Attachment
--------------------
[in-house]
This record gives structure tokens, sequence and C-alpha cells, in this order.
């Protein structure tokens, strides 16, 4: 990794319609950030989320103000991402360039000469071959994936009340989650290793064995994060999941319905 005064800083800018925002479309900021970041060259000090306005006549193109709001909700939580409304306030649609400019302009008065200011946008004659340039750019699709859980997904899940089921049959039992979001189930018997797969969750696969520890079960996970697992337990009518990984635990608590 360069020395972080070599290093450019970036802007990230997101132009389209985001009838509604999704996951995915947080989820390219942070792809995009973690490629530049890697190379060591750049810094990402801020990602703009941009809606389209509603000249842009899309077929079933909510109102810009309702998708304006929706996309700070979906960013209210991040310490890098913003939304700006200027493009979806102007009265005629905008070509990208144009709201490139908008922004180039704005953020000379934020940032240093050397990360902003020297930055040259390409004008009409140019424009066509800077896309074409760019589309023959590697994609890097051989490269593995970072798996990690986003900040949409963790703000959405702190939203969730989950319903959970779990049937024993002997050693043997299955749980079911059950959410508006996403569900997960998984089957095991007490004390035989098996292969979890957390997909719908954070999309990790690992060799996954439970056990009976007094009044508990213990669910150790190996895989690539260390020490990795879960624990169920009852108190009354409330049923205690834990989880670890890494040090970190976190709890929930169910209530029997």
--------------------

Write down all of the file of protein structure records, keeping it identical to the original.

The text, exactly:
[in-house]
This record gives structure tokens, sequence and C-alpha cells, in this order.
């Protein structure tokens, strides 16, 4: 990794319609950030989320103000991402360039000469071959994936009340989650290793064995994060999941319905 005064800083800018925002479309900021970041060259000090306005006549193109709001909700939580409304306030649609400019302009008065200011946008004659340039750019699709859980997904899940089921049959039992979001189930018997797969969750696969520890079960996970697992337990009518990984635990608590 360069020395972080070599290093450019970036802007990230997101132009389209985001009838509604999704996951995915947080989820390219942070792809995009973690490629530049890697190379060591750049810094990402801020990602703009941009809606389209509603000249842009899309077929079933909510109102810009309702998708304006929706996309700070979906960013209210991040310490890098913003939304700006200027493009979806102007009265005629905008070509990208144009709201490139908008922004180039704005953020000379934020940032240093050397990360902003020297930055040259390409004008009409140019424009066509800077896309074409760019589309023959590697994609890097051989490269593995970072798996990690986003900040949409963790703000959405702190939203969730989950319903959970779990049937024993002997050693043997299955749980079911059950959410508006996403569900997960998984089957095991007490004390035989098996292969979890957390997909719908954070999309990790690992060799996954439970056990009976007094009044508990213990669910150790190996895989690539260390020490990795879960624990169920009852108190009354409330049923205690834990989880670890890494040090970190976190709890929930169910209530029997």